So we’re going to have a wall on the border of Mexico.
Just accept that it’s going to happen, because unless Trump is somehow ejected from office, it will. That wall will be built. No, Mexico won’t pay for it, but we’ll have it all the same.
The thing is, it’s not going to serve its intended purpose. Trump says the wall is meant to do two things: stem the tide of illegal immigration and stop the flow of illegal drugs into the country. The problem is, it will do little to address either issue.
First, there is the matter of illegal immigration. We’ll get into why the boot-shaking fear of illegal immigrants he has been sowing (and his followers have been eating up like candy) is misguided in a future piece. For now, we’ll just touch on how those immigrants get here in the first place, and in doing so underscore why the wall will be a futile yet costly effort.
The big one is simple: between 40 to 50% of illegal immigrants actually come here LEGALLY on work visas. Roughly 40% is the most cited number. Some estimates suggest it’s closer to 50. Pew puts it at 45. In 2004, the General Accounting Office actually said the number could be as high as 57%. So, it’s a good-sized number. These people go through all the proper channels and are allowed in. They then overstay their time limit and don’t leave, in the process transforming from legal visitors here to work to illegal immigrants.
In other words, the wall would have ZERO IMPACT on close to half (or more) the illegal immigrants coming here.
Further, it’s estimated that between 1/4 to 1/3 of illegal immigrants arrive here by air, not land. A wall would be useless in keeping them out, too, for reasons I’d hope don’t need to be explained. (I’m trying to track down numbers on how many arrivals come by boat, but obviously whatever that figure is would also be unaffected by a wall. I suspect it’s a very small percentage.)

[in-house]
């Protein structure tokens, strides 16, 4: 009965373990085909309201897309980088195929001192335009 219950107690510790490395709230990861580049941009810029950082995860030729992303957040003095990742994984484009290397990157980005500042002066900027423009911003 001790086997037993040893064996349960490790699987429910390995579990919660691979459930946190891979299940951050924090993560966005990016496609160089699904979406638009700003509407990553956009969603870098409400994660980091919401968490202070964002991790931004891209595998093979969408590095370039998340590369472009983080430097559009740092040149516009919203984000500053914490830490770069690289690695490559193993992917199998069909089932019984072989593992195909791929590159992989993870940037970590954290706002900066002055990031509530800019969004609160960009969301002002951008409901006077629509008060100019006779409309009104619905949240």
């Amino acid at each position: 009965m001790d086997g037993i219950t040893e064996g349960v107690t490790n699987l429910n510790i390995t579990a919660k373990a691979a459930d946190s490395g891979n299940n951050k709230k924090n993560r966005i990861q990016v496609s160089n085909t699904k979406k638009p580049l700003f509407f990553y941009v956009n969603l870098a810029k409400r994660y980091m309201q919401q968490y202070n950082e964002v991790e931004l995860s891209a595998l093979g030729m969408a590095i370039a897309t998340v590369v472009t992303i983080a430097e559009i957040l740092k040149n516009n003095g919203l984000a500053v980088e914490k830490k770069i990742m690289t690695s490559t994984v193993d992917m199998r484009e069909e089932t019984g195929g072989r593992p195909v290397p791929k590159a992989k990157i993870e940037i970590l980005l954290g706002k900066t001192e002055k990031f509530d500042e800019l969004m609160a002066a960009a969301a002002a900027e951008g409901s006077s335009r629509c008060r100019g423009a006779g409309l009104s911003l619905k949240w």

So, yeah … It may have a minor impact on people crossing from south of the border, assuming crossing efforts aren’t simply diverted to tunnels and boats — and they will be — but “minor” is the key word here.
Oh, and fun fact for the record: between 2009 and 2014, more Mexicans left the United States than came here. Mexican immigration is declining, according to the Pew Research Center, no help from a big, costly wall needed.
The other big purpose of the wall is to halt, or at least slow, the flow of illegal drugs into the country. This is a BIG topic, because it delves into the so-called War on Drugs. The War on Drugs is a failed war that simply cannot be won in the way we’ve gone about it, but with so much money at stake it’s a war we’re not likely to abandon any time soon.
But that’s another topic, a HUGE topic, and one I’m not equipped to dive into right now.
Instead, we’ll stick with the wall. Because of the scope of this topic, I’m going to keep this one brief.
One of Trump’s signature rallying cries in justifying his wall is that it will stem the tide of drugs flowing into the country. The problem is that all a wall serves to do is strengthen alternate drug trafficking methods that are already in place.
According to Rear Admiral Christopher Tomney, director of Joint Interagency Task Force South for the US Coast Guard, “drugs are moving on the water via container ships, non-commercial vessels, pleasure boats, sail boats, fishing boats.” Guess how good a wall would be in stopping boats?
Eric Feldman, Assistant Special Agent in Charge for Homeland Security Investigations, says when drugs come by land over the southern border, they often come via tunnel, an approach growing in frequency and complexity. Again, a wall would be useless here. A wall actually has the potential to make the situation worse by redirecting trafficking efforts to methods (such as tunnels) that are really difficult to discover and combat. Feldman indicated that between 2006 and 2015, his task force only managed to uncover a mere 11 such tunnels, despite knowing many more exist. He told the BBC, “The cartels are always looking for a guaranteed way to cross narcotics into the US, and a sophisticated tunnel can allow them to cross large-scale loads.”
Traffickers have fleets of aircraft, too — the notorious El Chapo had an amazing fleet of 600 aircraft, more than four times the number of the largest legitimate airline in Mexico — though this is an unlikely approach, as it’s pretty damn difficult to fly into U.S. airspace undetected.
Tunnels, though? Boats? Drug mules who can cross legally? Not to mention the huge amount of drugs that already cross the border with Canada or come in from Europe and Asia via our ports? The wall is useless for all of this.
The wall just isn’t the miracle cure Trump seems to think it is, and with the amount of money at stake in the drug trade, it simply encourages new ways for drugs to arrive here.
Besides, the plague of immigrants we supposedly need to cure ourselves of is largely a boogeyman, anyway. But that’s for tomorrow’s post …